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New schemes will deliver on many fronts: income opportunities for farmers, a more resilient food system, and a healthy natural environment for us all.
Instead of listening to what Scotland can’t do without Brussels, I want our government to start talking about the opportunities on our doorstep.
Can have a bold enough economic policy that people in these newly gained seats can see the difference in five years’ time?
Most of the sound and furore about making it happen is all about means, but there has been virtually no debate about the ends.
Precisely because it would be a rather unnecessary addition to the current deal, it is hard to argue that the proposal would be a disaster for Brexit.
I voted for the Prime Minister’s deal today. But the Commons didn’t – and we now all need a positive alternative.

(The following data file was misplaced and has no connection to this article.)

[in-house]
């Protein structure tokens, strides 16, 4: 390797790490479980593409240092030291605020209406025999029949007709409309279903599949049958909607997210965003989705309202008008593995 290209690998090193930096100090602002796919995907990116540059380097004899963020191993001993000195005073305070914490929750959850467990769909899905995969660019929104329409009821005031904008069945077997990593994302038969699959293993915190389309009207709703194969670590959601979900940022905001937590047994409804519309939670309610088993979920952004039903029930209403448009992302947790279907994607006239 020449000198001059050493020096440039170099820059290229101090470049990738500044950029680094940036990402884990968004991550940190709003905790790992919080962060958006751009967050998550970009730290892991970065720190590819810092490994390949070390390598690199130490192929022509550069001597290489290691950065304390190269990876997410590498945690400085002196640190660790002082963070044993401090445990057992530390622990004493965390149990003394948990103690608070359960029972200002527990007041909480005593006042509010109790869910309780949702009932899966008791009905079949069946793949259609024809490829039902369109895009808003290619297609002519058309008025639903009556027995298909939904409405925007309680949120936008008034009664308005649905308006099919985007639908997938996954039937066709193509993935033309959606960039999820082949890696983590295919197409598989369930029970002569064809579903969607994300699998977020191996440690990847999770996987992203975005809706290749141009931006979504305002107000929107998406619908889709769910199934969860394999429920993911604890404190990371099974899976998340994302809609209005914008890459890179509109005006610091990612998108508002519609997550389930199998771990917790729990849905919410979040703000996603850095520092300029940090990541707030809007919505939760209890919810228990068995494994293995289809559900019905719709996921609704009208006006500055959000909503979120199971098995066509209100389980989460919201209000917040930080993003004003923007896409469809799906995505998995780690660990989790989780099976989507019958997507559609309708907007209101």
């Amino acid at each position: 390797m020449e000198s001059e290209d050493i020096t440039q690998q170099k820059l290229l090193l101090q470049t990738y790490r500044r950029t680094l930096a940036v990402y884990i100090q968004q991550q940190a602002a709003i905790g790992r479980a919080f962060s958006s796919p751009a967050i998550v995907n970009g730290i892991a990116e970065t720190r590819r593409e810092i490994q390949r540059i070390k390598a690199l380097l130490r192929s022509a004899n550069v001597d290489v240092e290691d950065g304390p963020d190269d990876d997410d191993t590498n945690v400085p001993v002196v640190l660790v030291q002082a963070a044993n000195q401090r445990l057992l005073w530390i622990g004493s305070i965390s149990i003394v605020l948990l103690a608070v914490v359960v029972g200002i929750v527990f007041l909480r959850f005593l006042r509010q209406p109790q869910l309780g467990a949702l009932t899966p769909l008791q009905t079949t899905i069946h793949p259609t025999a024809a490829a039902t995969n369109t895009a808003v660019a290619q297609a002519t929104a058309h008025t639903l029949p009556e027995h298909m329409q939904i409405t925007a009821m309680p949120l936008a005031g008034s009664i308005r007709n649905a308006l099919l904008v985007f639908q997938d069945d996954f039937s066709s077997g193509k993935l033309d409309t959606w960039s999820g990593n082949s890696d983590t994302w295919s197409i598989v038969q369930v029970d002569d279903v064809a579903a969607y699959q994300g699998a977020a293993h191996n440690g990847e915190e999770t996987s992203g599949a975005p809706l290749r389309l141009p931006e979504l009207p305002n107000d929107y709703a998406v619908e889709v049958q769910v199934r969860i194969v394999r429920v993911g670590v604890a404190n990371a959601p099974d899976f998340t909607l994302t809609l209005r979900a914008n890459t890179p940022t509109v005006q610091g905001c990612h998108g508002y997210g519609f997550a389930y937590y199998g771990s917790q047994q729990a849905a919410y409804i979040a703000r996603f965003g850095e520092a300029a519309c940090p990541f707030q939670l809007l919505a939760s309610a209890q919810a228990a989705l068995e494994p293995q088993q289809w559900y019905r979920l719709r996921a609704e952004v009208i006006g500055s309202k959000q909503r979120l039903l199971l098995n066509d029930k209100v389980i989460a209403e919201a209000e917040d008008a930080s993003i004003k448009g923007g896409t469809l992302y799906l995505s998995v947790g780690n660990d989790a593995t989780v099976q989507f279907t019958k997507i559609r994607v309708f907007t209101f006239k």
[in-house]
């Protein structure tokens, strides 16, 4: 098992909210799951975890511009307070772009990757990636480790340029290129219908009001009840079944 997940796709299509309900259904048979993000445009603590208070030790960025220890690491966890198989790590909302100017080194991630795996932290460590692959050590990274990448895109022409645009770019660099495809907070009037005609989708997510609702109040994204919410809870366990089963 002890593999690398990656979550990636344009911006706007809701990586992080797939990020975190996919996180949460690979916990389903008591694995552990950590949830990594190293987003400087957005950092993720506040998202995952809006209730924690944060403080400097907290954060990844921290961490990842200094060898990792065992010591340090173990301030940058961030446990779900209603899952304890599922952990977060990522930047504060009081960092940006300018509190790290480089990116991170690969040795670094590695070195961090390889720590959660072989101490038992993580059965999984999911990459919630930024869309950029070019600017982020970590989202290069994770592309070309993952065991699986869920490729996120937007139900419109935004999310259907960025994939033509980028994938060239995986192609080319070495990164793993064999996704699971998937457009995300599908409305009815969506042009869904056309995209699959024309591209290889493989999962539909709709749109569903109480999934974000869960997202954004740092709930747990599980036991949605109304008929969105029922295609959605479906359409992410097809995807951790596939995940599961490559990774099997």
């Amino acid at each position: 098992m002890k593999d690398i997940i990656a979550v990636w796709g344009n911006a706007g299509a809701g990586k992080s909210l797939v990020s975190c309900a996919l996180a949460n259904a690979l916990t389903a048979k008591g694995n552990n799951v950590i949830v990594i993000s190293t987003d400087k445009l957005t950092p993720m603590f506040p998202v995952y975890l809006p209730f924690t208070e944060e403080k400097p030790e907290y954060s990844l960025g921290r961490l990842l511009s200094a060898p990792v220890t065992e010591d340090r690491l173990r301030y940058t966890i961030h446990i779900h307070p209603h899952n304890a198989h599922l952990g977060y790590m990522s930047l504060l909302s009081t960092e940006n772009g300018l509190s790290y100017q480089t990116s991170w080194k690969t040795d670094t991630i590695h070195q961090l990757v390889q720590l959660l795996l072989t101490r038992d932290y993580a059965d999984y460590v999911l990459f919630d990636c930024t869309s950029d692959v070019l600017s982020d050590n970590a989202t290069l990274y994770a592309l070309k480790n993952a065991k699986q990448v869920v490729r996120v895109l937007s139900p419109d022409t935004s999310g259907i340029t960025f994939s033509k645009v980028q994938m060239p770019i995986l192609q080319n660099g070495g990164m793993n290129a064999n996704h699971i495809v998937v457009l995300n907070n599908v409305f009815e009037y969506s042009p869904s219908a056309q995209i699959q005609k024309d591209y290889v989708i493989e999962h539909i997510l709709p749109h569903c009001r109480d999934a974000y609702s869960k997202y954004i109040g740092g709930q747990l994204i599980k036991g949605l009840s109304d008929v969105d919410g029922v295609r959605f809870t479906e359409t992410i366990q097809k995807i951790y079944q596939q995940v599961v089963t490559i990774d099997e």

We have secured legally-binding changes which address MPs’ concerns about the need to protect the UK from being stuck in the backstop against its will.
At the moment, there are many areas where farmers cannot use new technologies. These will increasingly feed not only our consumers but also the world’s poorest ones.
It amounts to wishful thinking, not a workable, sustainable answer. And it’s not as easy to implement as some of its advocates make out.
Were it not for the backstop, May’s deal would get over the line – with support from an overwhelming majority of Conservatives, including us.
Norway-to-Canada was one thing. Norway-plus-the-backstop is another. It is inferior even to the Prime Minister’s proposed deal.
If I had been offered this before the referendum in 2016, I would have seen it as a much better alternative to the status quo inside the EU.
Whether it is his thoughts on Bovine Tuberculous, planning policy, or the Soil Police, he is highlighting important issues that are facing the 11 million of us that live in the countryside.